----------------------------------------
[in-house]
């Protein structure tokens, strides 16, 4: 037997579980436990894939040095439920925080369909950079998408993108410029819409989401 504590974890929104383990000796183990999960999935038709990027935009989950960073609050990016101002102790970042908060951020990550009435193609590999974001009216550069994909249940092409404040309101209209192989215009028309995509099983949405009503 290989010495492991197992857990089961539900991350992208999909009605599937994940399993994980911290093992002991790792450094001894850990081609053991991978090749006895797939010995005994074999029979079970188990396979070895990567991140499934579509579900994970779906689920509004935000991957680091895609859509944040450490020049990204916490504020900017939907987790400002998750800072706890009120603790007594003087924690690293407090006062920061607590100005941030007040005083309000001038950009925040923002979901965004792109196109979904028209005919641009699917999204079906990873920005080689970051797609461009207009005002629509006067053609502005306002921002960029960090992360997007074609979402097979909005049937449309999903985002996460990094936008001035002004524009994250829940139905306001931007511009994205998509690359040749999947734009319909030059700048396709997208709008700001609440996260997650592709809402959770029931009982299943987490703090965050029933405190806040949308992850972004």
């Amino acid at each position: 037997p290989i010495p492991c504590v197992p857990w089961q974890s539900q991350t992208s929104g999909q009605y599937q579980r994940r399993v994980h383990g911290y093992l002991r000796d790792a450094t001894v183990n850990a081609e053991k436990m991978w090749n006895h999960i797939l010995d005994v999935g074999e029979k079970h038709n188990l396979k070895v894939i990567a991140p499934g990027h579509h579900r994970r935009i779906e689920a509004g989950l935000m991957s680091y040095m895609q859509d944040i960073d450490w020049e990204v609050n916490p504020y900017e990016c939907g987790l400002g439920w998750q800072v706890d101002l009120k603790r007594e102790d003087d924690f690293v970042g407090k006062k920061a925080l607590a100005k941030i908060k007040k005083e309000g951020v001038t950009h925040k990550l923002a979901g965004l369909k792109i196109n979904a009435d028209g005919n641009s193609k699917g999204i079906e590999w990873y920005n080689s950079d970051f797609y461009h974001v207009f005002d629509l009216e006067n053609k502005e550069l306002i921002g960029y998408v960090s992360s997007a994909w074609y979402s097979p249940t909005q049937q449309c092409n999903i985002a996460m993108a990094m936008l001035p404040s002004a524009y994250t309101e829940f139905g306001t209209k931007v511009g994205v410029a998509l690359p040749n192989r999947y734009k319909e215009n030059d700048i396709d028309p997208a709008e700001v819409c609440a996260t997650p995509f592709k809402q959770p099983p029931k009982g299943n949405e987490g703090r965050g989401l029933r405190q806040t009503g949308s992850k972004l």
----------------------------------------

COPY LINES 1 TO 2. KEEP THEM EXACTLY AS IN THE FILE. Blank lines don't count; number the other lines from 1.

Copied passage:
[in-house]
């Protein structure tokens, strides 16, 4: 037997579980436990894939040095439920925080369909950079998408993108410029819409989401 504590974890929104383990000796183990999960999935038709990027935009989950960073609050990016101002102790970042908060951020990550009435193609590999974001009216550069994909249940092409404040309101209209192989215009028309995509099983949405009503 290989010495492991197992857990089961539900991350992208999909009605599937994940399993994980911290093992002991790792450094001894850990081609053991991978090749006895797939010995005994074999029979079970188990396979070895990567991140499934579509579900994970779906689920509004935000991957680091895609859509944040450490020049990204916490504020900017939907987790400002998750800072706890009120603790007594003087924690690293407090006062920061607590100005941030007040005083309000001038950009925040923002979901965004792109196109979904028209005919641009699917999204079906990873920005080689970051797609461009207009005002629509006067053609502005306002921002960029960090992360997007074609979402097979909005049937449309999903985002996460990094936008001035002004524009994250829940139905306001931007511009994205998509690359040749999947734009319909030059700048396709997208709008700001609440996260997650592709809402959770029931009982299943987490703090965050029933405190806040949308992850972004």